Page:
The role of a leader on a sports team – whether a player or a coach – is an important position to fill. A good leader will motivate the team, take responsibility, promote a good work ethic, and perform various other roles in order to help the team be at their best. Without a great player in the leader position, a team will often not realize an explicit team orientation or direction, lack a role model for what to do and how to do it, and will be without a player to rely on in the ‘clutch’ moments of a game. Without a great coach as a leader, players will often not play to their full potential as a team, play with less than optimal passion, and not receive the emotional and mental support needed to excel.
Focusing on the aspects of a great leader in the coaching position, it is important to think about what type of leader would excel as a coach and how important great leadership is to the coaching position.
As the Situational Leadership Model suggests, different leadership strategies are appropriate for different settings and depending on those who are being led. To be an appropriate leader, the coach will need to know how his players handle instruction, criticism, and praise; as well as how the team learns best, what level of independence will harbor the most success, and the dynamics of the team with regard to chemistry, culture, etc. It would seem, then, that to be a great leader, a coach has two basic options: only coach players who will fit and be led best by their preferred coaching style, or adapt the coaching style based on what the players will respond best to. Of course, the coach will be able to dictate this more or less depending on level of competition, clout with the organization, etc.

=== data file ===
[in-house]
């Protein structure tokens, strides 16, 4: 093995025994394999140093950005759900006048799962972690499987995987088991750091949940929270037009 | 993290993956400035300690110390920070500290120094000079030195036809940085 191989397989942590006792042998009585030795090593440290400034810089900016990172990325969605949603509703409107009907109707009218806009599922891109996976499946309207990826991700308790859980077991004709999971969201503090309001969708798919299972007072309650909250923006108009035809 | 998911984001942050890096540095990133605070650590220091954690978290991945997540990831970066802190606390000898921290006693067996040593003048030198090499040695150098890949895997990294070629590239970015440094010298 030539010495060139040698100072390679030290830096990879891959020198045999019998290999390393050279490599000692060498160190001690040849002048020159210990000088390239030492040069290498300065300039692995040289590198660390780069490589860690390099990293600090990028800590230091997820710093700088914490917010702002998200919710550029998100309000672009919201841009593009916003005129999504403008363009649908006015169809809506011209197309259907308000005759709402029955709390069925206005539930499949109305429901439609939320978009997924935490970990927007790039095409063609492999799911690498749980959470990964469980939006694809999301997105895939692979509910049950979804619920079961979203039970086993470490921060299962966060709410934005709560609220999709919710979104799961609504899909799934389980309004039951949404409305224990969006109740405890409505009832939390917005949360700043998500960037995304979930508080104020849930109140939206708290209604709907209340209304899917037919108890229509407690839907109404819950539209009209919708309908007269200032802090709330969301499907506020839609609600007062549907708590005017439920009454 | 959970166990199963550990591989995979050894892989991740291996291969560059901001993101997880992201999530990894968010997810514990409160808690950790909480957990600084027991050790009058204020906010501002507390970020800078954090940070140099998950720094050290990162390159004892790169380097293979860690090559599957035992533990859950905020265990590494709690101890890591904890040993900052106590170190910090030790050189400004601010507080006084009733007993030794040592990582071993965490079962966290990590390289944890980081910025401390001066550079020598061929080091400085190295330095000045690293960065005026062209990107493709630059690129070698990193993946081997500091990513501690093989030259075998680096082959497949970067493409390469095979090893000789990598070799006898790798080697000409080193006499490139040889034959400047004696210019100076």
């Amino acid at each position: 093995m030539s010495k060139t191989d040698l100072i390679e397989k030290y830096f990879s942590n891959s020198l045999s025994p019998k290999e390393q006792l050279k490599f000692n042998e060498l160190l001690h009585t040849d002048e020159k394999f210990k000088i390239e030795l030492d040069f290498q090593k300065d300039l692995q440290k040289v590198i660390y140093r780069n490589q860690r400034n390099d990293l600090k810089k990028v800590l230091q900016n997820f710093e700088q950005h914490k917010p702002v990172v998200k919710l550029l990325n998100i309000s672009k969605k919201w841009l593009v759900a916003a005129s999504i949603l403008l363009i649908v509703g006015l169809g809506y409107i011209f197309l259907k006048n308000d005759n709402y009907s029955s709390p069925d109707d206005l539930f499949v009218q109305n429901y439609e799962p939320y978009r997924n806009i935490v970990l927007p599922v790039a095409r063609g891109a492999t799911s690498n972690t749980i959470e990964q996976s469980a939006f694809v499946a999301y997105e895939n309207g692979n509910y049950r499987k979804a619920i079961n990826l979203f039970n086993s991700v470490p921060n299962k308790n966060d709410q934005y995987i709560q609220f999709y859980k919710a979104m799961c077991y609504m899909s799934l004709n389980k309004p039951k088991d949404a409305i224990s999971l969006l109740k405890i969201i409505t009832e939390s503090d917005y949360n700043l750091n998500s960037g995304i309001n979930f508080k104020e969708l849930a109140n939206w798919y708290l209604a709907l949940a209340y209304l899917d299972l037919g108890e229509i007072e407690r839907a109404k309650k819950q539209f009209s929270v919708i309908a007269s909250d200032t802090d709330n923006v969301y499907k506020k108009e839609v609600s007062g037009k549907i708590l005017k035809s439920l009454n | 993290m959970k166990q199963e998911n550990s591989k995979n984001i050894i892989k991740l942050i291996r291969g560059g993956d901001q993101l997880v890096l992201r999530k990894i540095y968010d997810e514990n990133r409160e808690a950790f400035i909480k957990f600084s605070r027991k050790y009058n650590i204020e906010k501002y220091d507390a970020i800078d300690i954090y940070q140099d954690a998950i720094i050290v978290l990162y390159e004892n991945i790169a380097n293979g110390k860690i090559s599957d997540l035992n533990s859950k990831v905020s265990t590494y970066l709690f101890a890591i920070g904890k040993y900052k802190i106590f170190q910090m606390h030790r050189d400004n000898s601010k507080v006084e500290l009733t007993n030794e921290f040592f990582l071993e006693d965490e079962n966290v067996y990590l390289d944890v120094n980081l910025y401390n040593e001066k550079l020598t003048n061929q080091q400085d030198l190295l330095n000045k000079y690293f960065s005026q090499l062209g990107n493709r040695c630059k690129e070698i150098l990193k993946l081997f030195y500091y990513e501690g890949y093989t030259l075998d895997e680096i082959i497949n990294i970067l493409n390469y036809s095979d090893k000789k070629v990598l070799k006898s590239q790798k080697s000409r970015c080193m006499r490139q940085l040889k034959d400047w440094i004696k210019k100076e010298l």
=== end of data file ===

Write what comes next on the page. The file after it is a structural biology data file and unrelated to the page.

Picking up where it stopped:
How might the role of a coach as a leader differ from collegiate to professional sports?
Would the mentality needed for different sports warrant a different type of leader in the coaching position?
Is there a certain personality type which would excel at being a leader specifically in sports, as a coach?
To determine how important it is to have a great leader in the coaching position, it may be helpful to use legendary coach John Wooden as a case study. Considered to be one of the greatest coaches of all time, guiding the UCLA men’s basketball team to 10 national championship, Wooden and others have attributed his success, in large part, to his abilities as a leader. In this interview with Ron Grover, Coach Wooden talks about how his leadership compares to that of leadership in the business sector – particularly how his is more focused on the humanity of people. From Dr. Riggio’s article Cutting-Edge Leadership, Coach Wooden is presented as someone whose leadership largely focuses on those he is leading: the teaching should be athlete-focused, not about the teacher; be your true self so that the athletes can connect with you; and show humility, as your coaching leadership is only successful along with the success of those athletes. Coach Wooden was a great coach, and a great leader.
How much of Coach Wooden’s success as a coach was due to his ability to be a great leader?
Is there an intrinsic connection between leadership and coaching, or is it possible to be a great coach without being a great leader?
Would Coach Wooden’s legacy as a leader (emphasis on the humanity, teaching, and humility) be as impressive without the success on the court?